Hearing about his mouse problem made me think back to when we had one, at our old place. It was about this time of year when I spotted the first sign of them, probably because they were looking for a nice warm place to spend the winter – kind of like people who head to Florida.
There were subtle signs at first. A few mouse droppings here and there – followed by more obvious signs, like piles of dog-biscuit crumbs lying next to piles of shredded paper and cloth. The final straw came when I pulled my velvet bathrobe out of the spare-room closet and noticed that the hem had been chewed off. That’s when I officially declared war.
The guy at the local hardware store showed me a variety of mouse-killing devices, all obviously invented by the Marquis de Sade. They maimed, flattened, decapitated and crushed. I was surprised the clerk didn’t drag out a hungry cat in a cage and offer that to me, too.
In my opinion, the worst trap of all was the one that stuck the mice to a glue board.
“What do you do with the mouse once it’s stuck to the board?” I asked the clerk.
“Just toss it in the trash,” he said.
“But isn’t the mouse still alive?”
He shrugged. “Yeah, so what? He’ll die eventually.”
I’m no big fan of mice, but the thought some poor little mouse slowly dying while stuck to a board sounded downright barbaric. So I bought some traps that consisted of clear plastic tubes with a little trap door on one end. Put some bait into the trap, the clerk told me, and then the mice will go in and can’t get back out. And best of all, they remain unharmed.
“But there isn’t any air in these traps once they’re inside,” the clerk said, “so you have to let them loose within a couple hours.”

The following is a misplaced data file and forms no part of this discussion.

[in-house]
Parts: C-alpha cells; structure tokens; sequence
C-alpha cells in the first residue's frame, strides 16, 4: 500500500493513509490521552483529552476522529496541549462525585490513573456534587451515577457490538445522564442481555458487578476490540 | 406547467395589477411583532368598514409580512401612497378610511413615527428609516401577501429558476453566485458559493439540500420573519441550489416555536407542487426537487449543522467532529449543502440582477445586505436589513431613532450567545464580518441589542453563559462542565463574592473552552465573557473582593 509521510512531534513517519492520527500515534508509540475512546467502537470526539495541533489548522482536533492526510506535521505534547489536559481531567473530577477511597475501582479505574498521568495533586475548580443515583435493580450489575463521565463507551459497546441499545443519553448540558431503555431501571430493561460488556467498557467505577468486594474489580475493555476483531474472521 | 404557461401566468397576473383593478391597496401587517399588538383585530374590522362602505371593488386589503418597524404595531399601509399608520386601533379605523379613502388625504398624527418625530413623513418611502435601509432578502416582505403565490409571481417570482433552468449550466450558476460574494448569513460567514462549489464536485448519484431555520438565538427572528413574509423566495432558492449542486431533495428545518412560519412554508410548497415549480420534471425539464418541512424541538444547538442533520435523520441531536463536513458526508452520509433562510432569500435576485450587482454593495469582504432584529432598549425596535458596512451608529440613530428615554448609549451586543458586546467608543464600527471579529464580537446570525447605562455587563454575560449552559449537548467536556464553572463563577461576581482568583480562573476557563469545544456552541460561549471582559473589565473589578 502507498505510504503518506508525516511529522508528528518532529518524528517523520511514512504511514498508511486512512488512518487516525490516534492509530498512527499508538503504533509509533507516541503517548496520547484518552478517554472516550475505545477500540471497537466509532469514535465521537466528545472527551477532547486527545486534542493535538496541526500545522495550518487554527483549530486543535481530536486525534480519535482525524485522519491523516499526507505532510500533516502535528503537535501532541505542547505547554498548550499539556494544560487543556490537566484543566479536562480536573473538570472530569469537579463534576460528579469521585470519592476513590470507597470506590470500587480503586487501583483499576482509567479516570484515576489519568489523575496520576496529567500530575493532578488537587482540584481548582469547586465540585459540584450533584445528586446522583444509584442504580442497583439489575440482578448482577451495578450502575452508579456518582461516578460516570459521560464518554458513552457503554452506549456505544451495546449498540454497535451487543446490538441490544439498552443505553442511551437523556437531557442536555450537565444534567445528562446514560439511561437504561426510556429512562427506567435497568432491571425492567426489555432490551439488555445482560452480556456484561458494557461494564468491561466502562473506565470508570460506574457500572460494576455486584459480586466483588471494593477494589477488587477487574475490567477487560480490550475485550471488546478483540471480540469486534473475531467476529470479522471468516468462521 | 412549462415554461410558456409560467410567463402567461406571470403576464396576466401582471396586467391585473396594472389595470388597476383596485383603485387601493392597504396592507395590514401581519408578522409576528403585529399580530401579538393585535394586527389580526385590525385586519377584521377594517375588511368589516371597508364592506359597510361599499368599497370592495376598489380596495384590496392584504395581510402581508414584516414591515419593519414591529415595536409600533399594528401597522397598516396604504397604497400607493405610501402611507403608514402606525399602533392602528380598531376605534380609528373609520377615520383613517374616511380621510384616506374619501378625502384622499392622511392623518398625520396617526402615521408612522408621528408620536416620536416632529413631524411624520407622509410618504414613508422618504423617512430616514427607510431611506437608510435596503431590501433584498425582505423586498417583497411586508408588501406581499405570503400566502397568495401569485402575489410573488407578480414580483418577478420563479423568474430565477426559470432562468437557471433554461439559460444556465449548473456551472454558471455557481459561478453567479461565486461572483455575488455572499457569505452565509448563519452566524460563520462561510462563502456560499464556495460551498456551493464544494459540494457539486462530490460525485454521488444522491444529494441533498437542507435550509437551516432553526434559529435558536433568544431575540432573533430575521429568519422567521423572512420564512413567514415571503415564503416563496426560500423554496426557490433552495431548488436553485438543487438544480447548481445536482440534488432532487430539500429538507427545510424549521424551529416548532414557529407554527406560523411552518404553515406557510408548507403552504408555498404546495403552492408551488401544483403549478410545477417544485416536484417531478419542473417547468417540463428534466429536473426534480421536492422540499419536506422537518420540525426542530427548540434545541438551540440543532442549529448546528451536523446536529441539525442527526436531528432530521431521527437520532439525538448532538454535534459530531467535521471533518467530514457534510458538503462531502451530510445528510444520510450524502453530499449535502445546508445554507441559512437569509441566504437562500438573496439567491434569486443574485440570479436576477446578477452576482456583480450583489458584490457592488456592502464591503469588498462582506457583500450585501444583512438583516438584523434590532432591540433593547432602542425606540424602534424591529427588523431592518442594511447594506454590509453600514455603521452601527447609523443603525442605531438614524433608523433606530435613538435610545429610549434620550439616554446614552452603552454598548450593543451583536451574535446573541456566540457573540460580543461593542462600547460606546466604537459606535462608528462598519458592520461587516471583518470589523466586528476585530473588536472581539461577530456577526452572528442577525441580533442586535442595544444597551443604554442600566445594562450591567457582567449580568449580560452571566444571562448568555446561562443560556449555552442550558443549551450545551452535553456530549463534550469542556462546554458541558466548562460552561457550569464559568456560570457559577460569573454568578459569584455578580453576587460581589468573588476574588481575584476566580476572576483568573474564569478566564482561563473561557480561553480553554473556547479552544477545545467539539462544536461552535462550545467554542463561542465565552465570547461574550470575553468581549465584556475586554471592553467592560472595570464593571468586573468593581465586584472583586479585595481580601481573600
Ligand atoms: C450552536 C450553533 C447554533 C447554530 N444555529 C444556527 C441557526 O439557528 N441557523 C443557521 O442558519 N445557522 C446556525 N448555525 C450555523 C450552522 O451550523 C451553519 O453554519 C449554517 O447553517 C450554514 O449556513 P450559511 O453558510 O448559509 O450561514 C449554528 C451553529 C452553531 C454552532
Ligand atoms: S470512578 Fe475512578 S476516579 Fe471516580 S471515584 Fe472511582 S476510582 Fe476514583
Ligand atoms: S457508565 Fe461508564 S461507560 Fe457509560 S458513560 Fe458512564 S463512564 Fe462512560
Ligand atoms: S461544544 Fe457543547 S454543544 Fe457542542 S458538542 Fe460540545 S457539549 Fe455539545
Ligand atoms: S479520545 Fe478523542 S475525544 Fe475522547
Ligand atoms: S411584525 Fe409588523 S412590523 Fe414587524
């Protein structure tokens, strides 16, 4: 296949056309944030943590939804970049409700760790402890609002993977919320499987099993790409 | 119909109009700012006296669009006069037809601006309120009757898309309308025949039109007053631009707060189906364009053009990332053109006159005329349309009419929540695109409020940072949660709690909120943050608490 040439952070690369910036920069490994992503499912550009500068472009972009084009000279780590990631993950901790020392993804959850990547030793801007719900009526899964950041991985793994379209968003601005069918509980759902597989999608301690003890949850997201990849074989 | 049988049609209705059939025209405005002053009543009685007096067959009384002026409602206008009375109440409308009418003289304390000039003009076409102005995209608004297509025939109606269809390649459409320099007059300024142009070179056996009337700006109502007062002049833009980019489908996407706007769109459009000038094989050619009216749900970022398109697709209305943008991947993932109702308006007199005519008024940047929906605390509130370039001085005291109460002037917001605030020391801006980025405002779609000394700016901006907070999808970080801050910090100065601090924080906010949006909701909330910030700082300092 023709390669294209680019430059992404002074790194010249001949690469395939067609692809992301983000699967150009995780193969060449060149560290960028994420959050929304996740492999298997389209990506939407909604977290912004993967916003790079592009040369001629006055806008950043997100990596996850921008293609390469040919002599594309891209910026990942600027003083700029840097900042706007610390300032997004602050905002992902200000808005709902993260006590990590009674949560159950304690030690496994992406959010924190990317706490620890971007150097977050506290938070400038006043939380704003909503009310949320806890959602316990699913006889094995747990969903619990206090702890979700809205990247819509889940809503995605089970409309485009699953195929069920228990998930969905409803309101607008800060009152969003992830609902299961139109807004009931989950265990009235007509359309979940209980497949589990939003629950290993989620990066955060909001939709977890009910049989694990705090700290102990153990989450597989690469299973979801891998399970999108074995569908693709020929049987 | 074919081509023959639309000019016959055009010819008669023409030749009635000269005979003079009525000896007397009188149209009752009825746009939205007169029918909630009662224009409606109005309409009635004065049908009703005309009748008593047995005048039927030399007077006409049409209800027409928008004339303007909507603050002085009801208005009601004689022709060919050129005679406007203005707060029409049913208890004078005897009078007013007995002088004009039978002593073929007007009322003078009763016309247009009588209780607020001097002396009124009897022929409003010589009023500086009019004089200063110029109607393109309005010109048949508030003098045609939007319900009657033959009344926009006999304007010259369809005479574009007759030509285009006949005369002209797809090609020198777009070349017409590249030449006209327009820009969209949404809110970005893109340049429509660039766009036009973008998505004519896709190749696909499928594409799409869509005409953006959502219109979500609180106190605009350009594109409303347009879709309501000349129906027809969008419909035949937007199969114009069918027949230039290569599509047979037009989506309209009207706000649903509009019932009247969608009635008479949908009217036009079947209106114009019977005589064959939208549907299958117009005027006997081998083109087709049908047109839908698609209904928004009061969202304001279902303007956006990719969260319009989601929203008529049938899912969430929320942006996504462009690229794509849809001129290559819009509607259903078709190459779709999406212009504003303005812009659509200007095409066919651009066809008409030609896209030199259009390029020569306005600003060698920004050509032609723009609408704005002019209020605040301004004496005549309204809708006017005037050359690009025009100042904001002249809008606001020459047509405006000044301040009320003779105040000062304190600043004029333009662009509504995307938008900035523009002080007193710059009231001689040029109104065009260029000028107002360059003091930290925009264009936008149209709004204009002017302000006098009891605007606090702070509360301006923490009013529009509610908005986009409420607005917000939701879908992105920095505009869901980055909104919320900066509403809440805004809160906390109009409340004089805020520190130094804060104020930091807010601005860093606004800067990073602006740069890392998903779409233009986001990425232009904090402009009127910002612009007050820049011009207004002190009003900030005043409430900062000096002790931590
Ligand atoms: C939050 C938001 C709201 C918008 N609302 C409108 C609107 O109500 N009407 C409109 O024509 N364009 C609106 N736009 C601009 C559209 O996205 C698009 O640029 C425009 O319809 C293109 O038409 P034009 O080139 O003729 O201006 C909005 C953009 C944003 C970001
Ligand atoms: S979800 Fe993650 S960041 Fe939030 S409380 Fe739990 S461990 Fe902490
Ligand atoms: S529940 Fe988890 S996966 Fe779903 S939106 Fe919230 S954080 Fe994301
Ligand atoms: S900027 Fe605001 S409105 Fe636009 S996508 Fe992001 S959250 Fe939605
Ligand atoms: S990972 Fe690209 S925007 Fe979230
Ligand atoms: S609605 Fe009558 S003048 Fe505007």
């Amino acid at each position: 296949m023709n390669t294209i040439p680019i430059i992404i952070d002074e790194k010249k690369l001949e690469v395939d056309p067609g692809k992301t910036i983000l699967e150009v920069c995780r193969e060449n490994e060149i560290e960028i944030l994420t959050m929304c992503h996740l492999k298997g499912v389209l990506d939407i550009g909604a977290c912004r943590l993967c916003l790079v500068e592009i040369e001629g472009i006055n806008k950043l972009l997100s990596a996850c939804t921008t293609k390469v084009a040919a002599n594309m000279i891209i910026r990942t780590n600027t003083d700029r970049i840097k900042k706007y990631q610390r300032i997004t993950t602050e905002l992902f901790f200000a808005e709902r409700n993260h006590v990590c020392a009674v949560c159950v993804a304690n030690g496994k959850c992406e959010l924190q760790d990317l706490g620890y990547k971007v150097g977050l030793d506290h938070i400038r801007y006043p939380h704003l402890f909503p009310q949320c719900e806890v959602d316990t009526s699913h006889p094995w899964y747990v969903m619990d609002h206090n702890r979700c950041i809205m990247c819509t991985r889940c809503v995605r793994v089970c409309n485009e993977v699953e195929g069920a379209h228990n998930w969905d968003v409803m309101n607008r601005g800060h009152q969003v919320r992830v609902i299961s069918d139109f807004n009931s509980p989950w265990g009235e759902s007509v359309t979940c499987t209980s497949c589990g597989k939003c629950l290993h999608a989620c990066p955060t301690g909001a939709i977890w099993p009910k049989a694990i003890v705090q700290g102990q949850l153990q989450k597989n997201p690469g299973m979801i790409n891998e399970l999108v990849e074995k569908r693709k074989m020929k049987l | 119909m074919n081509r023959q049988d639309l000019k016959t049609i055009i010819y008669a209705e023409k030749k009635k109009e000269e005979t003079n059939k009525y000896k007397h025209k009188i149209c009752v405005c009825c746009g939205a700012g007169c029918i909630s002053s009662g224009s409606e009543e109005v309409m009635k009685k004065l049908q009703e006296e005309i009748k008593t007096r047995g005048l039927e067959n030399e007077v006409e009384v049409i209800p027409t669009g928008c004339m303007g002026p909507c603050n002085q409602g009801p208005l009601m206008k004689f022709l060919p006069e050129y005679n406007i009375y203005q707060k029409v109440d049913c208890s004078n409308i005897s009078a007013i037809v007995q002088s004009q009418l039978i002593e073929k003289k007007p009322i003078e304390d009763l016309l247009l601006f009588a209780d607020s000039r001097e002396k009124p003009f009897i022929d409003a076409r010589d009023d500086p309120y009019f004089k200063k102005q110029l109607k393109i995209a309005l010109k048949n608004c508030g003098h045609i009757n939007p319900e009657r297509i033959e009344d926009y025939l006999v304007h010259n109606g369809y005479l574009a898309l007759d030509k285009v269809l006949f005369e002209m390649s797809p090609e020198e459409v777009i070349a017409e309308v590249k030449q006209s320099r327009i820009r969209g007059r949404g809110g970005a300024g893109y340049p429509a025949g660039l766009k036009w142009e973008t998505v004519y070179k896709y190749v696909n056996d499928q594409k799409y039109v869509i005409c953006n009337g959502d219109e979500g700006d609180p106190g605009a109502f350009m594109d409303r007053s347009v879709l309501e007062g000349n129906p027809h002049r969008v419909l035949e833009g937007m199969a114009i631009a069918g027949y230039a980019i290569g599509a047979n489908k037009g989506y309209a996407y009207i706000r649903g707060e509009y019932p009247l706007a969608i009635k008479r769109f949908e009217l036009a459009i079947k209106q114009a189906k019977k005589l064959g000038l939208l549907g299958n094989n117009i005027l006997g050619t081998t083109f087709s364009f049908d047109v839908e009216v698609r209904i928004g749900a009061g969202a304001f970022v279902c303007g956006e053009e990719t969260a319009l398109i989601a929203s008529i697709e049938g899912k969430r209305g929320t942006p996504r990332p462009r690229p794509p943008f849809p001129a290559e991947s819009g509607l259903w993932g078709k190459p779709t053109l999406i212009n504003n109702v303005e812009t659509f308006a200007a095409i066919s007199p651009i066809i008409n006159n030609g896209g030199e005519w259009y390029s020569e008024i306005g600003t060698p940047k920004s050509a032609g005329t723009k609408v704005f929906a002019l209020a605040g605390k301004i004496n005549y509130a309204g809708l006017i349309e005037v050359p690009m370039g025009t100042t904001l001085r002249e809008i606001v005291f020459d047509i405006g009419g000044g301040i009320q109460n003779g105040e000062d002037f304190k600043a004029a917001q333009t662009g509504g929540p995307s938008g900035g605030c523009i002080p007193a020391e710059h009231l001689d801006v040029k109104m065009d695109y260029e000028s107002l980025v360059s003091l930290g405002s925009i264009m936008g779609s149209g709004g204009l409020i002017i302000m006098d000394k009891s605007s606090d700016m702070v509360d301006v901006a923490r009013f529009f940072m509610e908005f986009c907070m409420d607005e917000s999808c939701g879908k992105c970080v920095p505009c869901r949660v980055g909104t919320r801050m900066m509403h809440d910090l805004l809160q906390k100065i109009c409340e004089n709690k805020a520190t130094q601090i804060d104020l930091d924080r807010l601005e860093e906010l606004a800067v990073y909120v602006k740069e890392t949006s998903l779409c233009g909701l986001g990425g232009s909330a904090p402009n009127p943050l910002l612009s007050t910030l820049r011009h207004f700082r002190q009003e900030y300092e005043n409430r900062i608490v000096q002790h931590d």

I brought the traps home, shoved a clump of peanut butter into each one and set them under the kitchen sink and in the spare-bedroom closet, where my chewed-up robe had been.
Within two hours, I caught five mice.
“Look how cute they are!” I said, showing one of the tubes to my husband. The mouse inside had huge black eyes and was still nibbling on the peanut butter, oblivious to the fact he was trapped and facing impending doom.
“Yeah, he’s just adorable,” my husband said, rolling his eyes. “Where are you going to let him loose?”
“I’ll drive a few miles from here and let him go in the woods.”
He looked relieved. “I would have bet you were going to let him loose right out back in the yard…or keep him as a pet.”
I must have driven 20 miles that day on the same back road through the woods, to let the mice loose. I even caught a couple late at night, and because the clerk had said to set them free within two hours, I, in my pajamas, dutifully drove the rodents out to the woods. I could only imagine what a police officer would have thought if he’d have driven by and seen a woman in her pajamas bending over in the bushes in the middle of the night.
One mouse, a really teeny, young-looking one, didn’t want to leave the tube. When I finally managed to get him out, he sat on my foot and refused to budge. I came very close to bringing him back home with me…and naming him Mickey.
The only thing that prevented me from doing so was I figured Mickey probably would end up being Exhibit-A at my divorce trial.
When the traps finally remained empty for few days and no new evidence of mice showed up anywhere, I declared victory.
But a week later, we had a new problem…big black ants. They suddenly were everywhere, crawling all over the house, as if they’d arrived by the busload for a vacation. When an ant fell off the ceiling one night and landed in my husband’s mashed potatoes while we were eating dinner, I once again declared war.
But this time, I wasn’t about to be Mrs. Nice Guy (not that I’d drive a bunch of ants out to the woods anyway). No, I went back to the hardware store and bought the aforementioned torturous glue boards.
Just call me Sally de Sade.